Last week’s trade deadline was a dizzying affair, with 39 players and 17 teams involved in adozen trades, including a trio of three-team transactions. The day had wide-ranging effects on the salary structures of those 17 teams, and we’ll examine the aftermath for each of them in this multipart series.
Today we’ll look at the Central Division, where a pair of teams made fairly significant moves. The salary figures listed here denote this season’s salaries, though we’ll also discuss salary for future seasons.
The Pistons pulled the rare trifecta of lowering their payroll for this season and clearing $3MM from their books for next season while adding a player who’s more well-regarded than any they gave up. Detroit accomplished much of this in its side of the three-team swap with the Thunder and Jazz, relinquishing D.J. Augustin and his $3MM guaranteed salary for next season along with Kyle Singler‘s expiring contract for soon-to-be restricted free agent Reggie Jackson. Of course, the team will have to pay to keep Jackson this summer. However, the way president of basketball operations Stan Van Gundy and GM Jeff Bower structured the trade left the team with only about $27.9MM in commitments for this summer’s efforts to re-sign Jackson and Greg Monroe.
It also allowed the Pistons to create a trade exception worth the equivalent of Singler’s $1,090,000 salary, since the salaries for Jackson and Augustin are a close match. It also appears as though the Pistons could have created a smaller exception worth $795,631 for the difference between Augustin’s and Jackson’s salaries. Eric Pincus of Basketball Insiders shows the Singler exception but no Augustin exception on his Pistons salary page, so it’s possible Detroit wound up without that one. Still, such an asset, which comes to less than the two-year veteran’s minimum salary, would be unlikely to come into play.
Jackson goes to a team willing to give him the starting point guard job he’s coveted, at least until Brandon Jennings comes back healthy next season, and that role carries a side benefit for Jackson, too. The trade makes it highly likely that he’ll trigger the starter criteria to lift the value of his qualifying offer from nearly $3.223MM to almost $4.434MM. He was reportedly willing to sign that qualifying offer while he was a member of the Thunder, but it nonetheless appears as though it won’t come to that for him in Detroit, which just watched Monroe ink his qualifying offer last year.
Detroit’s other trade was a shuffling of expiring deals, with Tayshaun Prince coming in and Jonas Jerebko and Luigi Datome going out. Any long-lasting financial effect depends on whether the Pistons want to bring Prince back for next season, which his outsized cap hold would complicate.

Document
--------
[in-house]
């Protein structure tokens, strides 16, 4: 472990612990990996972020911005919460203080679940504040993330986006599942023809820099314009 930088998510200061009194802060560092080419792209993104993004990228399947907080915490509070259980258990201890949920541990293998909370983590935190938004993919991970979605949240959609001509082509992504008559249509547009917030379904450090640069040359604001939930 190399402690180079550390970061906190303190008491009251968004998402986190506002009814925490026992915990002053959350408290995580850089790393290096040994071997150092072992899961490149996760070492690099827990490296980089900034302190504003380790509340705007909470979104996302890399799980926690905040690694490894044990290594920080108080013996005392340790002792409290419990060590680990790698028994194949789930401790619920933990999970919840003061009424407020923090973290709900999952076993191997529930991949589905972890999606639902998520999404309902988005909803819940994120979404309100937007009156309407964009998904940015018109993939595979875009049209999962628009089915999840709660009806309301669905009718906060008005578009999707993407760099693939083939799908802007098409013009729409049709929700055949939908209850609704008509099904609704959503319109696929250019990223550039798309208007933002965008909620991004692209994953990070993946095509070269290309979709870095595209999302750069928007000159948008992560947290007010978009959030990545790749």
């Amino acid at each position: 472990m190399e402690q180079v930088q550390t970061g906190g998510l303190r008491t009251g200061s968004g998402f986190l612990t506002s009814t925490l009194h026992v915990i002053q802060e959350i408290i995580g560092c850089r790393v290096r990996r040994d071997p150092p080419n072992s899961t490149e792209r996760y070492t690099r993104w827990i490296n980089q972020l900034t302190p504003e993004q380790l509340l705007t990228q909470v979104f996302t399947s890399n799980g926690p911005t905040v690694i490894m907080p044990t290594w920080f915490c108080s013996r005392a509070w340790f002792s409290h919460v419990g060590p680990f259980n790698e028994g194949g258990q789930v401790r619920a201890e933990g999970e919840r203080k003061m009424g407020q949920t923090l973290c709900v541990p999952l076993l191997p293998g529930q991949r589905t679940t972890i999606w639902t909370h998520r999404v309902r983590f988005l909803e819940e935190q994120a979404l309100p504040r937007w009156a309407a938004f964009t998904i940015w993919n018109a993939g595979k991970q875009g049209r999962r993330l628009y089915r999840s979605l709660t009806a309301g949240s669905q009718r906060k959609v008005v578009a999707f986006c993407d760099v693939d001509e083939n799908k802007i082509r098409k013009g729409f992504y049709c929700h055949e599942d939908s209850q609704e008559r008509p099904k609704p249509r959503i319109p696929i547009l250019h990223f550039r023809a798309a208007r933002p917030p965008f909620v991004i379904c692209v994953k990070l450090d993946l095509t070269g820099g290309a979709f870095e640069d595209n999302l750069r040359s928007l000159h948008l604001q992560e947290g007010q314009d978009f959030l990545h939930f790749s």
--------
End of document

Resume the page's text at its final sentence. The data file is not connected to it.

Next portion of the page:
The Bucks take a collaborative approach to player personnel, with coach Jason Kidd having as much say as GM John Hammond, but it seems clear that they both understand the value of the rookie scale contract. Yes, Milwaukee gave up a productive player on one of those bargain deals, but they gained three other promising young players, and unlike Brandon Knight, all three new Bucks have at least one season left after this one on their contracts. Knight is headed for restricted free agency this summer, and Grantland’s Zach Lowe estimated in December that he’d wind up with a deal that gives him $10-12MM per year. Michael Carter-Williams, Miles Plumlee and Tyler Ennis combine to make $6,170,694 next season. Carter-Williams is under contract through 2016/17, and Ennis, a rookie, can’t elect free agency until 2018, meaning there’s long-term cost-certainty at discount prices.
The flip side is that all three represent guaranteed salary on the books while Knight’s restricted free agency would have given the Bucks flexibility if they wanted to pivot in another direction. Yet that’s offset by the team’s buyout with Larry Sanders. It looks like they reduced his salary to $9MM this season and will owe him only $4.4MM next season and each year through 2017/18, according to Eric Pincus of Basketball Insiders (Twitter link). That’s instead of the yearly $11MM payout he was to receive. Sanders gave up enough in the buyout deal that it appears as though the team eschewed the stretch provision, which would have allowed Milwaukee to take seven years instead of three to pay off his contract.
So, the team entered the deadline with roughly $46.6MM in commitments for next season and emerged from this weekend, when Sanders’ buyout became official, with about $46.4MM in money on the books for 2015/16, essentially a wash. The Bucks, who appear poised to do more than just sneak into the playoffs this spring, have a chance to be a significant player this summer, with near-max money to burn against a projected $68MM cap.
The team felt a twinge of pain in parting with Kendall Marshall, a move it was reluctant to make, since that cost Milwaukee the Early Bird rights to a 23-year-old former lottery pick who’s only a year removed from having averaged 8.8 assists per game. However, his value presumably took a hit in January when a torn ACL knocked him out for the season, and so long as another team doesn’t sign him to a multiyear deal before the Bucks become eligible to sign him again in July, Milwaukee can just use its cap space if it wants to bring him back.
The Bucks don’t receive any trade exceptions since they’re still under this season’s cap. The team’s amnesty payout to Drew Gooden of more than $6.687MM, which counts toward the minimum team salary, helps ensure Milwaukee will exceed the $56.759MM threshold.
The Basketball Insiders salary pages were used in the creation of this post.